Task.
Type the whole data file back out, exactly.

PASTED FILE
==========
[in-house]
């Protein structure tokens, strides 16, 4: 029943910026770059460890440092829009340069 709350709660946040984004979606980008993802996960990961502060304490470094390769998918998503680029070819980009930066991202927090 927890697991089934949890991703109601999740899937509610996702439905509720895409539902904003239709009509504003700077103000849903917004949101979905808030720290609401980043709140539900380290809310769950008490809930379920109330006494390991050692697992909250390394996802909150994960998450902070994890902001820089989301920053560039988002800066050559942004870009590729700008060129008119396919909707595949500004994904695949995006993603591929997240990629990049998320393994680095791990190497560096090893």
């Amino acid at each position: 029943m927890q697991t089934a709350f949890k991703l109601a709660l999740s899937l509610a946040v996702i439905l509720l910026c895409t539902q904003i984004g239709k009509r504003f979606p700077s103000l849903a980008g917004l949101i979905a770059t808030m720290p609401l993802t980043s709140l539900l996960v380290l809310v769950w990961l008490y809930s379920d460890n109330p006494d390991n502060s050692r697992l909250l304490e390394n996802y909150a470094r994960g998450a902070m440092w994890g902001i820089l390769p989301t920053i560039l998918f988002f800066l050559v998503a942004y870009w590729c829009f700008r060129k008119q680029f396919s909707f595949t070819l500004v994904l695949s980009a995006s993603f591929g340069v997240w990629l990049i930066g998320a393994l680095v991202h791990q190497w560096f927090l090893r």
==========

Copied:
[in-house]
């Protein structure tokens, strides 16, 4: 029943910026770059460890440092829009340069 709350709660946040984004979606980008993802996960990961502060304490470094390769998918998503680029070819980009930066991202927090 927890697991089934949890991703109601999740899937509610996702439905509720895409539902904003239709009509504003700077103000849903917004949101979905808030720290609401980043709140539900380290809310769950008490809930379920109330006494390991050692697992909250390394996802909150994960998450902070994890902001820089989301920053560039988002800066050559942004870009590729700008060129008119396919909707595949500004994904695949995006993603591929997240990629990049998320393994680095791990190497560096090893």
């Amino acid at each position: 029943m927890q697991t089934a709350f949890k991703l109601a709660l999740s899937l509610a946040v996702i439905l509720l910026c895409t539902q904003i984004g239709k009509r504003f979606p700077s103000l849903a980008g917004l949101i979905a770059t808030m720290p609401l993802t980043s709140l539900l996960v380290l809310v769950w990961l008490y809930s379920d460890n109330p006494d390991n502060s050692r697992l909250l304490e390394n996802y909150a470094r994960g998450a902070m440092w994890g902001i820089l390769p989301t920053i560039l998918f988002f800066l050559v998503a942004y870009w590729c829009f700008r060129k008119q680029f396919s909707f595949t070819l500004v994904l695949s980009a995006s993603f591929g340069v997240w990629l990049i930066g998320a393994l680095v991202h791990q190497w560096f927090l090893r």